IT looks like a case of Ashes-to-Ashes as Australia have their hands around England's neck even at this early stage in their bid to win back the coveted urn. And so they must be backed at 8/11 for an outright series victory.
One up after that oh-so-easy comprehensive victory in Brisbane, England captain Alastair Cook has plenty of thinking to do if he's to turn things around after two pathetic batting performances badly exposed by the hostility of recalled pace bowler Mitchell Johnson.
Expect more of the same. If Mitch can pick up nine wickets on a track where he doesn't have the best of records, what will he do in Adelaide and Perth where the left-armer's record makes for horrible reading as far as England are concerned?
He has taken 19 wickets in three Tests at the Adelaide Oval, scene of the second Test next week, and 36 in five at the Gabba.
The old English batting failings were back big time and not being able to reach 200 in either innings is simply not the stuff that wins Test matches. Add in the problem now of having to find a number three with the unfortunate Jonathan Trott having returned home to seek treatment for a stress-related illness, similar to that which engulfed Marcus Trescothick.
It was clear Trott was having difficulty in handling Johnson and the sledging that went with it but that's to be expected Down Under in these fiercely-contested clashes. Some have called it bully-boy tactics but England players are experienced performers at the top level and have to be able to stand up to it.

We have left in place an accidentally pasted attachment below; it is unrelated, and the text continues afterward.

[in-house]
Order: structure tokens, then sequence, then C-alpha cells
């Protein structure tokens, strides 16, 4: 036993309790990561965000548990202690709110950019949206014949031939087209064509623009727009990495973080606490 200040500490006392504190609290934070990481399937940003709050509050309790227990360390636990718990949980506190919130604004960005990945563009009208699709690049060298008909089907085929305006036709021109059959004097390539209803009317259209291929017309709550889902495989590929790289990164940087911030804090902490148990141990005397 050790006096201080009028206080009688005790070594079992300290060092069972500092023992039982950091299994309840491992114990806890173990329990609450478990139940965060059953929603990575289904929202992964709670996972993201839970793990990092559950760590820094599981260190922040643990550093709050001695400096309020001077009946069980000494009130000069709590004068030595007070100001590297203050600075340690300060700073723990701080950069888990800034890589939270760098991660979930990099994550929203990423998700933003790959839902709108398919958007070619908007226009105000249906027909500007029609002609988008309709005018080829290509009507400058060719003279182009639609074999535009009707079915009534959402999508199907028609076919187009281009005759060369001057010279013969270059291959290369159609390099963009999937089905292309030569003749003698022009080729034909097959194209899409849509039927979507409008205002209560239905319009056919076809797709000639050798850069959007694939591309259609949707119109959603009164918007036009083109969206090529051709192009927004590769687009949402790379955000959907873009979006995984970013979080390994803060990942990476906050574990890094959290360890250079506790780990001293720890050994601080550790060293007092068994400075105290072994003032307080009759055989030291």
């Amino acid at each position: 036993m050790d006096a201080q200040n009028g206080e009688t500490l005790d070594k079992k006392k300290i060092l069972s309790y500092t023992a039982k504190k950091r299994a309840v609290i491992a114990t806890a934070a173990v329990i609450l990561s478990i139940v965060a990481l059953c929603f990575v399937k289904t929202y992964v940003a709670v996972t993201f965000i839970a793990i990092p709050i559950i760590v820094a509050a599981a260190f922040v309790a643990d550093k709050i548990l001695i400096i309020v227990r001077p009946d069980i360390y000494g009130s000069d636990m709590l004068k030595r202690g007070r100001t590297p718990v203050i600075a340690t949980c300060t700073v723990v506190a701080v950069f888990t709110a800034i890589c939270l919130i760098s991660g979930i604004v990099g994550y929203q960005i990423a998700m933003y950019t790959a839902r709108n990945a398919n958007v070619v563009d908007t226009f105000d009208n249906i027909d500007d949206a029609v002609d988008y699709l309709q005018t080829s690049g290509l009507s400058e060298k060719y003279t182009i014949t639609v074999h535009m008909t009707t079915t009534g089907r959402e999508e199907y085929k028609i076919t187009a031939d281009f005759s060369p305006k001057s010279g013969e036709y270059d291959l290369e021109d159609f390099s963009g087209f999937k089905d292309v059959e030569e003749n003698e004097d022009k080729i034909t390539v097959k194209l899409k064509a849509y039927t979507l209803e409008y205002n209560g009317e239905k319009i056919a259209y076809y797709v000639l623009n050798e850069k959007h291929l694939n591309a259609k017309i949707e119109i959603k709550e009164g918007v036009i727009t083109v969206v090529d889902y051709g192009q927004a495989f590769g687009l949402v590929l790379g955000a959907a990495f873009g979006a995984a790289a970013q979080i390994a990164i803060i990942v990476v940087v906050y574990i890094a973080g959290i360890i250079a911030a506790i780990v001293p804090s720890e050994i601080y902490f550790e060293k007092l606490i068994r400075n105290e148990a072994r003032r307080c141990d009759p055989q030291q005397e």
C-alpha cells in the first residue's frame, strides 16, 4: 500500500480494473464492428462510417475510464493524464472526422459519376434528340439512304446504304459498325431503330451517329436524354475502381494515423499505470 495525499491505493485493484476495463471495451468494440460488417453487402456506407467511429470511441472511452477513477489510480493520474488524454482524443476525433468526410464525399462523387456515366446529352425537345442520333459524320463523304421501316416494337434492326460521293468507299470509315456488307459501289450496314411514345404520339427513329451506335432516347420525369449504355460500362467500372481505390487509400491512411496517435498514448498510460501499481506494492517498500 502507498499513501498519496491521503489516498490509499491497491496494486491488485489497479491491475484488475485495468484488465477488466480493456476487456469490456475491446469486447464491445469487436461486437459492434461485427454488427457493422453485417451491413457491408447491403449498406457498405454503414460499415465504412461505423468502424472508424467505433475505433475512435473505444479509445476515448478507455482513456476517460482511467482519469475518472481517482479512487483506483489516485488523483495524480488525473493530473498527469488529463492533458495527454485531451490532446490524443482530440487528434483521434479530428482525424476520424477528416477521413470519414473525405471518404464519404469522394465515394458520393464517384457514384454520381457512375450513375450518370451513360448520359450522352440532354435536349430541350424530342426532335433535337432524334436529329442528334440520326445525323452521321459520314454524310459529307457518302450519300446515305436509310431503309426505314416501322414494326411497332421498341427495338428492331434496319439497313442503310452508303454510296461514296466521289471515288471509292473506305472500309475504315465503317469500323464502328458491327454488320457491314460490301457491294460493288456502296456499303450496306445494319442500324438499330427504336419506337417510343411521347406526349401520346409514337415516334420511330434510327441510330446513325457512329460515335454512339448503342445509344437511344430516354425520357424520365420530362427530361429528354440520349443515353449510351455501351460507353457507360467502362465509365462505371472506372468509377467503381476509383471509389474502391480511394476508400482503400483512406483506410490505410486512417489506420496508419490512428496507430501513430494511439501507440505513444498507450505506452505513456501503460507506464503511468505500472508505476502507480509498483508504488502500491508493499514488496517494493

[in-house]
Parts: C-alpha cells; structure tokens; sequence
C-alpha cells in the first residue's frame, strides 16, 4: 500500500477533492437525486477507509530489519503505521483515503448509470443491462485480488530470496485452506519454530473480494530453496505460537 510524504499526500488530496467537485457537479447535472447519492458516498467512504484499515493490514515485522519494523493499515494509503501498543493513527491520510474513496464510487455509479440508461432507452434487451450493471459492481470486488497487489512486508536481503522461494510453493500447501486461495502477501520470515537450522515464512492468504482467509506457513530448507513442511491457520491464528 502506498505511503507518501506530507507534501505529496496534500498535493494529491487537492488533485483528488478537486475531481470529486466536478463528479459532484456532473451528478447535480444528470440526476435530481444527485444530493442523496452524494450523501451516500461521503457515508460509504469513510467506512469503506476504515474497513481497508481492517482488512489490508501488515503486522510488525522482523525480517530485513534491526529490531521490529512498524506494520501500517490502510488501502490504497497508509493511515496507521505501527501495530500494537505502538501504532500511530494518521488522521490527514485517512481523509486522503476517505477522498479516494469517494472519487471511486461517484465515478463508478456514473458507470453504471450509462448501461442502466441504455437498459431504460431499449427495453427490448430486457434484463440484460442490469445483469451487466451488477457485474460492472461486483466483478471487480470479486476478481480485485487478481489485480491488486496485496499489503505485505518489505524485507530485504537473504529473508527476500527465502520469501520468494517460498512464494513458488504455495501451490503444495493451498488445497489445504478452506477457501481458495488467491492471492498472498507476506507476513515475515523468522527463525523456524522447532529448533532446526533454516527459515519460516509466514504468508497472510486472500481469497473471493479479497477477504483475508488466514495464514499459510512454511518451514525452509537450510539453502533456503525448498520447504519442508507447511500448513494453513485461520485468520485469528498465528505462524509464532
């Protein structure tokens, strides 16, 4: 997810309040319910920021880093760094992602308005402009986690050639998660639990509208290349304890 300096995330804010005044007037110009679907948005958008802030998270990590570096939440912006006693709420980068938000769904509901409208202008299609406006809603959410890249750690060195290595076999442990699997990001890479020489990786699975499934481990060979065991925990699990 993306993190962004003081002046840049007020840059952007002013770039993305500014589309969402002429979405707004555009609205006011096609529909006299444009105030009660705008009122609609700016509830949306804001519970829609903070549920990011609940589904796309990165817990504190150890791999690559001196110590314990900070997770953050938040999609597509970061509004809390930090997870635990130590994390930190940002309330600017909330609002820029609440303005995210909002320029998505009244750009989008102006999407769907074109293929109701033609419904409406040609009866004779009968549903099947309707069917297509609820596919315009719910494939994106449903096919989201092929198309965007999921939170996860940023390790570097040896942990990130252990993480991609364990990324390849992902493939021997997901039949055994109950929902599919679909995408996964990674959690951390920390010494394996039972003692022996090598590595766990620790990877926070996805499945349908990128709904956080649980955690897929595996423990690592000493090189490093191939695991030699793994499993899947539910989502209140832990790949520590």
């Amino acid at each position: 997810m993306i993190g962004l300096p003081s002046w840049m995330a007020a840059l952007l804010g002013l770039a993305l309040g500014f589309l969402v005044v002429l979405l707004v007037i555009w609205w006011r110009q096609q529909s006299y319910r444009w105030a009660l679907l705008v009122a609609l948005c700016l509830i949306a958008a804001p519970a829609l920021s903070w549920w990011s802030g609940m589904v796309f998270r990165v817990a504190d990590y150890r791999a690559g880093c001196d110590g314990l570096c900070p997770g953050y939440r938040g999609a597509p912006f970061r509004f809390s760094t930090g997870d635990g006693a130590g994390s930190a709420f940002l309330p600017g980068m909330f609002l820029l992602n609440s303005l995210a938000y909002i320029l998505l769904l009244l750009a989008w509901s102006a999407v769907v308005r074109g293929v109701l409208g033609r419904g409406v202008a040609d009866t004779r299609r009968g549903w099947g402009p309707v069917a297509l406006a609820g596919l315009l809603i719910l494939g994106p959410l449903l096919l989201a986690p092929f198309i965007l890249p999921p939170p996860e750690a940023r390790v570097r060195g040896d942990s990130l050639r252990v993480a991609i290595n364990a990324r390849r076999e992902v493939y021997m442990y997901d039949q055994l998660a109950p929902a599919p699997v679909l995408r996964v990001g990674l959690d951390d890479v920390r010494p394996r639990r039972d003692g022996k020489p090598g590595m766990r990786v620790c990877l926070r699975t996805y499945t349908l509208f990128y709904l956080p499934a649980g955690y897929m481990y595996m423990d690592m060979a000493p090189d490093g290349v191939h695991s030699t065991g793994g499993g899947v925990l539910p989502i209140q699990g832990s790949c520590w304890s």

They are about to face the sternest examination of their psychological prowess.
Trott could no longer mask his hitherto unseen problem in handling the short deliveries and he was right to pull out of the series now rather than risk humiliation because of his mental difficulties in dealing with this tour and, more specifically, with Johnson.
All wish him well on his recovery road but it'll require lots of time and professional counselling.
England can bounce back if they dig deep into the bag of courage but severe doubts are there. The scales, even with four Tests to go, are firmly weighted in Australia's favour even though England had the Aussies in trouble at 132-6 in the first innings.
But being unable to press home that advantage highlights the problem facing Cook and co and hence their odds have drifted to 3/1 for the series, 6/5 to retain the Ashes and 2/1 to hit back immediately in Adelaide.
A 5-0 Aussie whitewash has been slashed from 50/1 to 16/1 and while that's a big ask, 7/4 for a second home success has to be snapped up in view of the current England misery.